Triggers are anything that hit a nerve inside of you and cause you to act out in a certain way. There are several different relapse triggers. To stop these triggers from turning into an actual relapse, come up with ways to manage these triggers in your relapse prevention plan.
Research shows that there is an increase in the desire to take drugs and alcohol when you are stressed. This is especially true if you used to use substances to cope with life’s stresses. To avoid this trigger, you should eliminate any people or things in your life that you give you unnecessary stress.
Because stress in general is unavoidable, you should also learn how to manage your stress. Some things that you can do to help you manage your stress include giving yourself self-care and practicing mindfulness. Other things that you can do to help you manage stress include exercising on a day-to-day basis, eating healthy, and better managing your time.
2. People or Places That Are Connected to Your Past Addictive Behavior
When in addiction recovery, you should avoid all people that you used to abuse substances with. You should also avoid all places where you used to abuse substances. Otherwise, you will make yourself vulnerable to relapsing.
To remove past toxic people and places out of your life, you must set boundaries between you and others. For example, you must make it clear to everyone that you know that they cannot partake in substances around you.
3. Negative Challenges and Emotions
Negative emotions such as anger or sadness and negative life challenges like not receiving a job after an interview can trigger people into relapsing. To prevent this from happening to you, decide to use your negative emotions and challenges as an opportunity to grow as a person.
For instance, you can journal, meditate, or pray after experiencing negative challenges or emotions to help you self-reflect. Ultimately, you should release any negative emotions that you’re feeling in a healthy manner that works for you.
4. Seeing or Sensing the Substance That You Are Addicted To
One of the easiest ways to trigger a relapse is to be in the presence or space of the substance that you have an addiction to. This is particularly true if you’re early on in your recovery.
An example of this trigger would be if you were to go into a place that smells like alcohol. Another example of this trigger would be seeing people drinking and smoking in the distance. Even seeing a picture of an alcoholic beverage or a particular drug can act as this type of relapse trigger.
You can’t go through your entire life avoiding any sight or sense of a substance. Therefore, to help you deal with this relapse trigger, take a moment to think about the new life that you are building and all the negative ways that using substances again can ruin that new life. You can even think about healthy behaviors that you enjoy, like going to the movies or taking a bubble bath. That way your mind will be distracted and seeing or sensing substances will not trigger you.
You can even distract your mind by reciting positive mantras or performing relaxation exercises. Whatever you need to mentally do to think positive, healthy thoughts and keep you from becoming triggered, do it. For more ideas to help you avoid becoming triggered when you see or sense substances, talk about this trigger with a counselor or therapist.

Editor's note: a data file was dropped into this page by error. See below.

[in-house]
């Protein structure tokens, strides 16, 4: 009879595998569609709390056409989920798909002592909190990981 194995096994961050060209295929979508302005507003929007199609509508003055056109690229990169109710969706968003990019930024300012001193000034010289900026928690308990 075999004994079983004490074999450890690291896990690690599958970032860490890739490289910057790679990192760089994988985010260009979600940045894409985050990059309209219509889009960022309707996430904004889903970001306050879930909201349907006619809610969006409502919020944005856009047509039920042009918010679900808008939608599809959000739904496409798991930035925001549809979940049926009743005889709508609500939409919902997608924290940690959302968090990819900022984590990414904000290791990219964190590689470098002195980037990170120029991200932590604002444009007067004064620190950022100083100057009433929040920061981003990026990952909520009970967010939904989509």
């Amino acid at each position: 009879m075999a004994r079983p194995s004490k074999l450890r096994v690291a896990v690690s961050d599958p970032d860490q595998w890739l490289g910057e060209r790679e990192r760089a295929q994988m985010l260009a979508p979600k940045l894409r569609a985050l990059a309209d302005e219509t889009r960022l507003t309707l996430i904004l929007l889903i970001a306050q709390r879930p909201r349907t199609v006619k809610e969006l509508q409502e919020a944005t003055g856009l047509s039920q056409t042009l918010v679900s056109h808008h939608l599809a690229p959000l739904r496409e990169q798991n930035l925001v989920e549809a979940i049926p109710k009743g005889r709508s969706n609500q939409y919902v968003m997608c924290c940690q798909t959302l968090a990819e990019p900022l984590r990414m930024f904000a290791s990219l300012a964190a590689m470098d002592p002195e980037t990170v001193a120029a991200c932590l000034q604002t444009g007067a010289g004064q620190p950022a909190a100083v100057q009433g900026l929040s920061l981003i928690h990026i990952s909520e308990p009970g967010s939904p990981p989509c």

5. Attending Celebrations
Whenever there is a celebration, it is common to see people drink alcohol or partake in other legal recreational substances. Holiday parties, graduation parties, and birthday parties are just some examples of celebrations in which alcohol and other legal recreational substances are often broken out.
Celebrations are also the time when social pressure is at its finest. It is in times like these that you may start thinking to yourself, “what if I just have one drink tonight?” As much as you want to participate in the fun and have a drink like everyone else, as an addict, one drink can turn into a night of binging and a terrible relapse.
Therefore, when attending celebrations, try bringing a responsible and caring friend with you. That friend can help monitor you and make sure that you don’t give in to temptation or social pressure. Feel free to come up with other ways to avoid giving in to temptation at celebrations when you’re creating your relapse prevention plan.
About the 3 Stages of Relapse
Relapsing from addiction to substances does not just happen out of nowhere. There are usually signs that a relapse might occur prior to it fully happening. In fact, relapse occurs in three stages. These stages are emotional relapse, mental relapse, and physical relapse.
During the emotional relapse stage, you aren’t even thinking about abusing substances yet. Still, during this phase, your emotions are setting you up for a relapse to occur in the future. The symptoms of emotional relapse include poor sleeping and eating habits, anxiety, anger, mood swings, isolation, intolerance, and defensiveness.
The signs of emotional relapse are very similar to the symptoms of post-acute withdrawal syndrome. Post-acute withdrawal syndrome is the stage of withdrawal that occurs right after the physical sensation of using substances has gone away.
To prevent yourself from experiencing the entirety of this early stage of relapse, recognize the stage of relapse that you are in. Then, make an active decision to change your behavior. You can also ask for help from your support group at this time if you feel that you need it. One of the best ways to stop this stage of relapse in its track is to practice self-care. By working on your sleeping and eating habits and practicing self-care, you will be less likely to be irritable and emotional.
During this relapse stage, a part of you wants to start using substances again and a part of you doesn’t. Lying, fantasizing about using, glamorizing times of past use, and hanging out with old friends that you used to use substances with are some key signs of mental relapse.